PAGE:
Portrait of a Pope

Written by  Elisabetta Lopresti
The restoration of the monument to Pope Paul V for the Fortress of Ferrara.
Last April, the restored monument to Pope Paul V in the open space between the ramparts of San Paolo and Santa Maria was unveiled to the public. The event was accompanied by an exhibition in the former residence of the poet Ludovico Ariosto, documenting the various phases of the restoration.

The exhibition was organised by Ferrara's Musei Civici di Arte Antica, and brings together interesting historical maps and antique books, along with valuable sources such as drawings, paintings and coins, providing the historical background to the story of the Fortress and putting the monument to Pope Paul V into a broader context.

The history of this major sculpture is inextricably linked with that of the Fortress, which was built on the orders of Pope Clement VIII. After the devolution of the d'Este Duchy, the papal government decided to fortify the city further; in order to build the pentagonal citadel a large built-up area of the city, including various churches and magnificent palazzi, was demolished. However, it was not until Pope Paul V came to power that the Fortress really began to take shape.

Camillo Borghese acceded to the papal throne in 1605 under the name of Pope Paul V, and proved to be a good consistorial lawyer, resolutely defending the interests of the Church while at the same time being an enlightened patron of great artists and sponsor of monumental artistic projects.

The work most representative of Borghese's policy is the Pauline Chapel which he commissioned in the church of Santa Maria Maggiore in Rome where, beside his funeral monument, there is a reference to the fact that Pope Paul V ordered the Fortification of Ferrara.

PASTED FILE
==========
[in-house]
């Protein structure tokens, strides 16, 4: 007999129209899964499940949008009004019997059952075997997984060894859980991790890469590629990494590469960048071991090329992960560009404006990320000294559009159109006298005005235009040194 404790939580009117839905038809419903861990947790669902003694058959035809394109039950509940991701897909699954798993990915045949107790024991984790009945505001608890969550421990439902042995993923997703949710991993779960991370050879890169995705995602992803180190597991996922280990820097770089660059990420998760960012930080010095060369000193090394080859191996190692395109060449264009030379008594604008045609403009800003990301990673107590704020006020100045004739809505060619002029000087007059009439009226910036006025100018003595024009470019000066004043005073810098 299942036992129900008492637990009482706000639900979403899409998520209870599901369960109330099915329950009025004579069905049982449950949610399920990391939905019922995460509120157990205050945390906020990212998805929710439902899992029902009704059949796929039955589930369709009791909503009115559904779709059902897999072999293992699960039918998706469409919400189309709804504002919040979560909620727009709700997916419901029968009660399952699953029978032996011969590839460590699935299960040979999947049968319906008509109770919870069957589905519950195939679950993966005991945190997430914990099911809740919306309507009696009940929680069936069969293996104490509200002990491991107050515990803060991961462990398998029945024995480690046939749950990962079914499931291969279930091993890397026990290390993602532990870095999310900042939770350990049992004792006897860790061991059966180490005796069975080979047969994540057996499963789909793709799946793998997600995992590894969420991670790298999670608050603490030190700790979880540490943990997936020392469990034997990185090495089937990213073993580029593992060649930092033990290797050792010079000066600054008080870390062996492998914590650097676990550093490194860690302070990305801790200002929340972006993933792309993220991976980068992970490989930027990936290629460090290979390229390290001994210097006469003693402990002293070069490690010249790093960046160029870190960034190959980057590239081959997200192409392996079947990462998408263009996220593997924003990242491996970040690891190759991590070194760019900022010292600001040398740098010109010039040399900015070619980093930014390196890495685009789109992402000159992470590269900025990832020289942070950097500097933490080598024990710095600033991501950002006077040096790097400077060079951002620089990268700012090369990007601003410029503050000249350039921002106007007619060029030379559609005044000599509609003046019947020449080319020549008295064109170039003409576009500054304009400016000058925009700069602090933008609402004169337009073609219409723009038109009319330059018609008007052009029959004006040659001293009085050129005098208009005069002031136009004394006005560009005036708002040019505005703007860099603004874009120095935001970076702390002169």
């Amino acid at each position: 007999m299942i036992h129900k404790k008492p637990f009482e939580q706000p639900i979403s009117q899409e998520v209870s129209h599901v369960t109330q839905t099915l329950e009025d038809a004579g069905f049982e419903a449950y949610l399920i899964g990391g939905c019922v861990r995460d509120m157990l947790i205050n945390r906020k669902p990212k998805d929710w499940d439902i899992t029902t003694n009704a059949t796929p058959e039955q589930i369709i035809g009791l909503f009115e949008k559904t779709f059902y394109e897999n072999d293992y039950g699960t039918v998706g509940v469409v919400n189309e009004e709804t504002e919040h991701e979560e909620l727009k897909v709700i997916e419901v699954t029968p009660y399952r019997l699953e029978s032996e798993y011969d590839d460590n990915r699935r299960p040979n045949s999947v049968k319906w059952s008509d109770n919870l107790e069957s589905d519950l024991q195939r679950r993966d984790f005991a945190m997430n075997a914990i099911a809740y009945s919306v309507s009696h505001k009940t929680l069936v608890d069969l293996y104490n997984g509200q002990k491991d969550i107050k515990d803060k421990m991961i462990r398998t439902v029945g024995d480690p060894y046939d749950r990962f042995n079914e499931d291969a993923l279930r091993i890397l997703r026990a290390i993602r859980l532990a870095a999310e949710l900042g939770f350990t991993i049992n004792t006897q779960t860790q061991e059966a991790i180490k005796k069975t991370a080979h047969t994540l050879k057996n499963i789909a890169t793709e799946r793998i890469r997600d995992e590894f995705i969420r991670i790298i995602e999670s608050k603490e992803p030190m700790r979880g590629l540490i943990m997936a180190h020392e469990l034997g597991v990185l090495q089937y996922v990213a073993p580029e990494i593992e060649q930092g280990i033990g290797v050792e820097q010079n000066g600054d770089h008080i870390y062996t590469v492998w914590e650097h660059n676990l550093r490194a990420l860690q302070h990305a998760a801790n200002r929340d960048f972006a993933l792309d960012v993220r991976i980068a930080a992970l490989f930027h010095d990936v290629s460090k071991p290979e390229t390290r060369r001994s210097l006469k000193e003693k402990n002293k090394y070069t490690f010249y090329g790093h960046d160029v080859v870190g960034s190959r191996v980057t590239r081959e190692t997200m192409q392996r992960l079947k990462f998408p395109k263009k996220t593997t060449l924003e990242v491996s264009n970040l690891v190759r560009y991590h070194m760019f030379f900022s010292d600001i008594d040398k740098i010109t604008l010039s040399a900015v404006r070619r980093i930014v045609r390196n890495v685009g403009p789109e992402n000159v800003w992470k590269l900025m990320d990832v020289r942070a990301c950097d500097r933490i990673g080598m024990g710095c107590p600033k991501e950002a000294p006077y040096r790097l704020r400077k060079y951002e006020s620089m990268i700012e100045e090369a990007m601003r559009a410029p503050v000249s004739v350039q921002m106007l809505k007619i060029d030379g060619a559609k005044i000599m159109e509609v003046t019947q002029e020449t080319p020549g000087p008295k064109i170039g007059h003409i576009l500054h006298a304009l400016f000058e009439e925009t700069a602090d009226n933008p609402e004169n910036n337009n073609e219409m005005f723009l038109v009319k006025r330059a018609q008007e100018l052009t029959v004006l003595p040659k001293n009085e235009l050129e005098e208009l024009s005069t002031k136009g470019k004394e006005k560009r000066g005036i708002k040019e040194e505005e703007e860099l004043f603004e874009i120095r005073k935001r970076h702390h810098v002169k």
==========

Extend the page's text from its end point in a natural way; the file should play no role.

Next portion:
In addition to the statue in the Pauline Chapel, there exists another portrait of the Pope, also in Santa Maria Maggiore, modelled by Nicolas Cordier which is very similar to the monument by the same artist in the city of Rimini.

The Ferrara sculpture installed in the centre of the Fortress in 1618 has been attributed by historians since the mid 17th century to the sculptor Giovanni Lucca Genovese, probably with the collaboration of Serafino Colli.

The sculpture retains the same general form Cordier's as earlier works, both structurally and in the physical features and the symbols on the Borghese crest, although the dynamic of the figure is completely different.

Our Pope Paul V does not sit back comfortably in his chair, but conveys a mood of unhurried movement with his right leg extended forwards, as though he is about to stand up, thus emphasising the élan of his benedictory gesture.

The form of the two other monuments shows a more static figure, which contrasts with the vibrant forms of the eagles and dragons, the heraldic symbols of the Papacy whose chiselled forms enhance the dynamic effect of the figures.

Again in conjunction with the unveiling of the restoration, the Musei Civici d'Arte Antica have produced a publication, in collaboration with Ferrariae Decus and the Servizio Beni Monumentali, and with financial support from the Fondazione, which provides the historical background. The restoration is also described in a series of contributions recording the complex scientific and technical efforts involved.

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